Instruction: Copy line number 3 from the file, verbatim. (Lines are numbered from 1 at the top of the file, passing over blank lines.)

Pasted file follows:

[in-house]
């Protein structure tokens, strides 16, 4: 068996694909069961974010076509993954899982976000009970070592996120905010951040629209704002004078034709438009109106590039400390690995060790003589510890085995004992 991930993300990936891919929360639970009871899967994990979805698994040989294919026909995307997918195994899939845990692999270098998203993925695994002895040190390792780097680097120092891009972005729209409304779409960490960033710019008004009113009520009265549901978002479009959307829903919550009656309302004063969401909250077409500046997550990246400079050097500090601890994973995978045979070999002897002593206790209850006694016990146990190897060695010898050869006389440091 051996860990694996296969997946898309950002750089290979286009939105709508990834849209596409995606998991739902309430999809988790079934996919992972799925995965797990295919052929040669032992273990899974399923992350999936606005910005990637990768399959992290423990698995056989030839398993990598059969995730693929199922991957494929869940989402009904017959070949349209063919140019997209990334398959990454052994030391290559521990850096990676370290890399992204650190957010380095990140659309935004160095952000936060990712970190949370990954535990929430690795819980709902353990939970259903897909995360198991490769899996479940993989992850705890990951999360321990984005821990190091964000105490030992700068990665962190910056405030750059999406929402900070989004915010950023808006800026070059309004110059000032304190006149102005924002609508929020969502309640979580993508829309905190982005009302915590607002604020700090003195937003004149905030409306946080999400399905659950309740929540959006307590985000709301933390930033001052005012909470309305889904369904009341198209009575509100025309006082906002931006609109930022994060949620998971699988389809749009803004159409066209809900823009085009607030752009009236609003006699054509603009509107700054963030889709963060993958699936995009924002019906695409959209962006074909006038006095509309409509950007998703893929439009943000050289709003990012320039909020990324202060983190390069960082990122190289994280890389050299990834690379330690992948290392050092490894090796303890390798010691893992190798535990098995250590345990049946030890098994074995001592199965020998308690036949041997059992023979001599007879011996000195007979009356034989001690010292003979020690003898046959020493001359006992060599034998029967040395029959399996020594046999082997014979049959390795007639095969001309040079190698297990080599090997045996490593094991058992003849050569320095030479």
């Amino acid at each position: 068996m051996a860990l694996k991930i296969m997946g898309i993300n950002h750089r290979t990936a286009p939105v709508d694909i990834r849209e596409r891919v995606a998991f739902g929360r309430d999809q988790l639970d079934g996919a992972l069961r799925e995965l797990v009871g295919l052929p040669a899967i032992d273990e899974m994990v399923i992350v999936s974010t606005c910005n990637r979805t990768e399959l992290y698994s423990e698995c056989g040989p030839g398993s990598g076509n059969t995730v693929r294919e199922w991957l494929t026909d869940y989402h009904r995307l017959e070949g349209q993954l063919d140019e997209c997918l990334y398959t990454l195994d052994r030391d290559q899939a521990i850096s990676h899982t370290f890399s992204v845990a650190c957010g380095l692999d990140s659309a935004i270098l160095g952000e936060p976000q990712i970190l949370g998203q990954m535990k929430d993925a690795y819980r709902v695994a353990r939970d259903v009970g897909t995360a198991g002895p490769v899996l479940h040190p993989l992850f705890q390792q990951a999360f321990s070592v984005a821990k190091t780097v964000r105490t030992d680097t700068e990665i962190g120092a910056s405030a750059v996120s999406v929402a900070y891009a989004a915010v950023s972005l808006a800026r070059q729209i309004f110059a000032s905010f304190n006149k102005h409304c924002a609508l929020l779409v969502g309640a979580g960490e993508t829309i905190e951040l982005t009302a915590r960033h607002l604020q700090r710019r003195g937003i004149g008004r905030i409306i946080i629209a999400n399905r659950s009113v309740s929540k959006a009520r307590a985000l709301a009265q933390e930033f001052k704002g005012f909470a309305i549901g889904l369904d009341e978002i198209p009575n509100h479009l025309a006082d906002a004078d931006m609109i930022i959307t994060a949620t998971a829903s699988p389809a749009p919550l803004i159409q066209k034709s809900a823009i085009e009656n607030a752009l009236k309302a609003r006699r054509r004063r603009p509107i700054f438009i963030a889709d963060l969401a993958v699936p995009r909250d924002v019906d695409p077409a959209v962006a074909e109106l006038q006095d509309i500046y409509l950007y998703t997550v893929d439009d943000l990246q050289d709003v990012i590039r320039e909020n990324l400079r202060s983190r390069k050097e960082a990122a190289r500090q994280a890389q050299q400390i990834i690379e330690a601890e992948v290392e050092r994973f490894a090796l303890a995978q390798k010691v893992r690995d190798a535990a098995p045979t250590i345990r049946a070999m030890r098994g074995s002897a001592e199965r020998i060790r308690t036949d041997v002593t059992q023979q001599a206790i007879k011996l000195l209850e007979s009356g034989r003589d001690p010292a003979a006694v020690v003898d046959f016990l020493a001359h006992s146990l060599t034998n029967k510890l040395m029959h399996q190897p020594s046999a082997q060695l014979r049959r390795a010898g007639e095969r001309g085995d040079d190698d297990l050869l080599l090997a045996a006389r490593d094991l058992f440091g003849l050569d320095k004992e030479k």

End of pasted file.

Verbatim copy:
């Amino acid at each position: 068996m051996a860990l694996k991930i296969m997946g898309i993300n950002h750089r290979t990936a286009p939105v709508d694909i990834r849209e596409r891919v995606a998991f739902g929360r309430d999809q988790l639970d079934g996919a992972l069961r799925e995965l797990v009871g295919l052929p040669a899967i032992d273990e899974m994990v399923i992350v999936s974010t606005c910005n990637r979805t990768e399959l992290y698994s423990e698995c056989g040989p030839g398993s990598g076509n059969t995730v693929r294919e199922w991957l494929t026909d869940y989402h009904r995307l017959e070949g349209q993954l063919d140019e997209c997918l990334y398959t990454l195994d052994r030391d290559q899939a521990i850096s990676h899982t370290f890399s992204v845990a650190c957010g380095l692999d990140s659309a935004i270098l160095g952000e936060p976000q990712i970190l949370g998203q990954m535990k929430d993925a690795y819980r709902v695994a353990r939970d259903v009970g897909t995360a198991g002895p490769v899996l479940h040190p993989l992850f705890q390792q990951a999360f321990s070592v984005a821990k190091t780097v964000r105490t030992d680097t700068e990665i962190g120092a910056s405030a750059v996120s999406v929402a900070y891009a989004a915010v950023s972005l808006a800026r070059q729209i309004f110059a000032s905010f304190n006149k102005h409304c924002a609508l929020l779409v969502g309640a979580g960490e993508t829309i905190e951040l982005t009302a915590r960033h607002l604020q700090r710019r003195g937003i004149g008004r905030i409306i946080i629209a999400n399905r659950s009113v309740s929540k959006a009520r307590a985000l709301a009265q933390e930033f001052k704002g005012f909470a309305i549901g889904l369904d009341e978002i198209p009575n509100h479009l025309a006082d906002a004078d931006m609109i930022i959307t994060a949620t998971a829903s699988p389809a749009p919550l803004i159409q066209k034709s809900a823009i085009e009656n607030a752009l009236k309302a609003r006699r054509r004063r603009p509107i700054f438009i963030a889709d963060l969401a993958v699936p995009r909250d924002v019906d695409p077409a959209v962006a074909e109106l006038q006095d509309i500046y409509l950007y998703t997550v893929d439009d943000l990246q050289d709003v990012i590039r320039e909020n990324l400079r202060s983190r390069k050097e960082a990122a190289r500090q994280a890389q050299q400390i990834i690379e330690a601890e992948v290392e050092r994973f490894a090796l303890a995978q390798k010691v893992r690995d190798a535990a098995p045979t250590i345990r049946a070999m030890r098994g074995s002897a001592e199965r020998i060790r308690t036949d041997v002593t059992q023979q001599a206790i007879k011996l000195l209850e007979s009356g034989r003589d001690p010292a003979a006694v020690v003898d046959f016990l020493a001359h006992s146990l060599t034998n029967k510890l040395m029959h399996q190897p020594s046999a082997q060695l014979r049959r390795a010898g007639e095969r001309g085995d040079d190698d297990l050869l080599l090997a045996a006389r490593d094991l058992f440091g003849l050569d320095k004992e030479k």